Don’t Leave Your Kite

Senario: Riding 12 and a surfboard on a nice sunny day at Watertower.  Nothing really exciting but a nice day.  Jeff and I are out and there are a few windsurfers out at Jetties.

Not in any way related to the contents of this post.

Sky - Indy Grab at Bass Point - Not in any way related to the contents of this post.

A decent way out I turn back towards the shore and suddenly my spreader bar hook is just gone.  I think I’ve unhooked on my gybe but when I look down there isn’t any hook.  I hang on for a minute but eventually my kite is down.  Its North West so it is blowing kind of side on towards the Jetty but it is so far away that that doesn’t even enter into my mind.

I think I started wrapping up my lines a bit but at some point I had the idea to leave the bar and swim over to my board.  I got to the board but then returning to the kite was becoming difficult.  I never did get back to it and paddled the board in.  Jeff directed the kite towards the beach as much as possible. I got to the beach and ran down towards Jetties and I just got out in front of the kite before it went on the rocks.  Luckily it was very low tide so I was able to run out a long way on the sand and get in front of the kite.  It never came on to the beach.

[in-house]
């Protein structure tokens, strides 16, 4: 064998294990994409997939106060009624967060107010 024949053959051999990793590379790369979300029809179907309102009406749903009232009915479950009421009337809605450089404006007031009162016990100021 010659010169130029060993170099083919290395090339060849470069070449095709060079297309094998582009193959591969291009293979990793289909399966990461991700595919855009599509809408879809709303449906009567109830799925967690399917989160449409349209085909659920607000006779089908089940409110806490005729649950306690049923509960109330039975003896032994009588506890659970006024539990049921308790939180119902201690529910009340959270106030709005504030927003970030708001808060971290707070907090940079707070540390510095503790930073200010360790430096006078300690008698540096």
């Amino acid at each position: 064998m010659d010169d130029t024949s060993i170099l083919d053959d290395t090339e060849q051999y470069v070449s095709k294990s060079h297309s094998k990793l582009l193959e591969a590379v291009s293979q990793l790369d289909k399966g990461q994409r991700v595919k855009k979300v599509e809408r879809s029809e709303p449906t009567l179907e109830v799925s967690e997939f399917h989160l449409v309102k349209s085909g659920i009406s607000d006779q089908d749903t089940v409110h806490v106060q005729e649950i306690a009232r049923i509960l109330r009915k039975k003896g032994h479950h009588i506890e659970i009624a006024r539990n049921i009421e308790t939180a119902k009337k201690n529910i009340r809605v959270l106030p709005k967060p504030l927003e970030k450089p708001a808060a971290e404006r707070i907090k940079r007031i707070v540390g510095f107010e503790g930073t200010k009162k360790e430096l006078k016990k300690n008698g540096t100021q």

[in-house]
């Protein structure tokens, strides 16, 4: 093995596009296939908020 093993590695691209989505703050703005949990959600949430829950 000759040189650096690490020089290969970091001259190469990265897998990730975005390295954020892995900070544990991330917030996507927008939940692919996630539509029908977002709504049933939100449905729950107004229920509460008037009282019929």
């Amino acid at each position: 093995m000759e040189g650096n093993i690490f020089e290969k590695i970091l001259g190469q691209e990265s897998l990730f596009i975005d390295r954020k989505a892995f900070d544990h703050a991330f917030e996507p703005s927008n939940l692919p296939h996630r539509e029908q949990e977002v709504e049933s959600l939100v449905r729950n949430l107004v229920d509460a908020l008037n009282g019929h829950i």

Lesson Learned: Don’t leave your kite unless you absolutely have to.  The kite is your most valuable piece of equipment and can be very helpful in a self rescue.  Also it can move faster than you can swim back to it if you let go of it.  Your friends can more easily manage your board than they can a run away kite.  I’ve seen guys sail in with a kite under their arm but most people can’t manage that.

I guess the exception would be if your kite is dragging you away from safety.  Riding with Mark at Tom Nevers on an East and he had to let go of his kite because it was dragging him off shore.  So obviously you have to make your own decision but in this case, and many others I can think of, I would have been much better off sticking with the kite.

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